Beneficial Ownership Registers Coming to the Islands

‘Oh the times they are a-changin’!  Well, at least in many of the British Crown Dependencies.

Opening Up

Recently the Isle of Man, Jersey and Guernsey announced that they intended to open up on just who the true owners of companies are in their territories. This decision would disclose information on the beneficial ownership in the offshore territories and make personal ownership stakes more transparent. The aforementioned dependencies put forth an outlined plan that will take their centralized registers and put them in line with existing international standards within the coming years.

Implementation of this plan will look something like this:

  • The territories will establish a relationship within the European Union wherein law enforcement will be able to access the beneficial ownership registers when they have inquiries about real ownership of corporations.
  • After this has been established, the financial service industry will be integrated so that they may perform their due diligence on the offshore corporations.
  • Lastly, the public will be given accesses so that the register information is in line with the European Unions 5th Money Laundering Directive.

What does this mean?

This directive effectively eliminated the need for an inquiring party to demonstrate a real interest for being granted access to ownership information (save for trusts, etc.). Lots of members of Parliament have been stressing the need for transparent beneficial ownership registries as they claim that these private registers were contributing to illegal activity, evasion of paying tax and corrupt business practices.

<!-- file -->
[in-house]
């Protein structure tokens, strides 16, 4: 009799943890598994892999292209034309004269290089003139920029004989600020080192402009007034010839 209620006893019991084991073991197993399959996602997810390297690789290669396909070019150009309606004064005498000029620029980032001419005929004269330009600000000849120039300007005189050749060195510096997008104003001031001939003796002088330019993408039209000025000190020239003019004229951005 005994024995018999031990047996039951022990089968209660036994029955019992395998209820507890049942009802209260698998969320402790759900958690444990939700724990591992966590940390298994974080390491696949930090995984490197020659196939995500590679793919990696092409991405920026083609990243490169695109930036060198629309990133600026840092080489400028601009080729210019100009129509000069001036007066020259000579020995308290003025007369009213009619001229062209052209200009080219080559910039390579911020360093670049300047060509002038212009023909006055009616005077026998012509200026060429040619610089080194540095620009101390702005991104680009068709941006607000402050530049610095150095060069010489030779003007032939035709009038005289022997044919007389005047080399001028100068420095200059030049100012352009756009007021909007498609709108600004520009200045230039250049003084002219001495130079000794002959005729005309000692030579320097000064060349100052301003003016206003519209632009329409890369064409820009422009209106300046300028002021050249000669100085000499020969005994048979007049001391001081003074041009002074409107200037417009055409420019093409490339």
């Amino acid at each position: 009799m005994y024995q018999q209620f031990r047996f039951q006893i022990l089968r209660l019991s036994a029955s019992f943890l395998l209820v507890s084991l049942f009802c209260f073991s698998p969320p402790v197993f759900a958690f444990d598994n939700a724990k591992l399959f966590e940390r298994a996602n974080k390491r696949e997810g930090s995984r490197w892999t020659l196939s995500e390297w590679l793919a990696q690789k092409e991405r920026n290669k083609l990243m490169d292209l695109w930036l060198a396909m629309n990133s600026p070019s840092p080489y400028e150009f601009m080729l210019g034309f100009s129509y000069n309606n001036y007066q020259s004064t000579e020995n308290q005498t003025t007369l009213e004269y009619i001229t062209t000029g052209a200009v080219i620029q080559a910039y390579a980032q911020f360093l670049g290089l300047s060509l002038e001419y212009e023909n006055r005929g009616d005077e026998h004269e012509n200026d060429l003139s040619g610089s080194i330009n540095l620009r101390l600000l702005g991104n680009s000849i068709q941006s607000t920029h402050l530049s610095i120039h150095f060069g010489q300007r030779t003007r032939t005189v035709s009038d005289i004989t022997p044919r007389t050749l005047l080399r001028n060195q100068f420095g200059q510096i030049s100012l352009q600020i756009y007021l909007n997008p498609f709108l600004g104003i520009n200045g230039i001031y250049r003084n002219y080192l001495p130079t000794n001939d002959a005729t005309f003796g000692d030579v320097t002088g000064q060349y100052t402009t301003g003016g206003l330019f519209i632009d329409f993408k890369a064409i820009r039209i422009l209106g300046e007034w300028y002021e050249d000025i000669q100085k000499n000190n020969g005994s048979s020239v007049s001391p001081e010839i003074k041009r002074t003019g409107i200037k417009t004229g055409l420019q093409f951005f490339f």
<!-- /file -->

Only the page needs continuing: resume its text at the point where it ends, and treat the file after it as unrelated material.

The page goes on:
BOT’s Not Forced

The British Oversees Territories were not forced to comply with the United Kingdom Sanctions and Anti-Money Laundering act that was recently passed so perhaps this announcement is a way of bringing the offshore parties in line with the rest of the world.

Cayman Asks, ‘Will it become a Global Standard’?

Currently the United Kingdom is threatening the Cayman Islands that they could be ordered to implement public registers by 2020. Now they are stating that these should be implemented and fully operational by 2023. The Cayman Islands Government has responded that they will only make the beneficial ownership information public if this practice becomes a global standard.

The other territories’ officials have stated that they hope this recent move will encourage the other offshore municipalities to shore up their own standards of compliance and begin to share their ownership data with the international community.

Long Road Ahead

Those close to the situation are anticipating a long timeframe to implementation and compliance. There will likely be many challenges. It goes without saying that those engaging in nefarious business practices, those skirting tax obligations and entities engaged in corporate malfeasance will not welcome greater transparency and could likely spend great deals of time, effort and money fighting the changes.

Proponents to the changes say that transparency will be the new world standard and that these changes are necessary to combat crime and dirty money. This will be a contentious issue for years to come.

Tax evasion is a complex societal problem, with powerful parties on both sides of the issue fighting for change and the status quo respectively.

Will global financial transparency be the new norm, or will the powers that be continue with business as usual?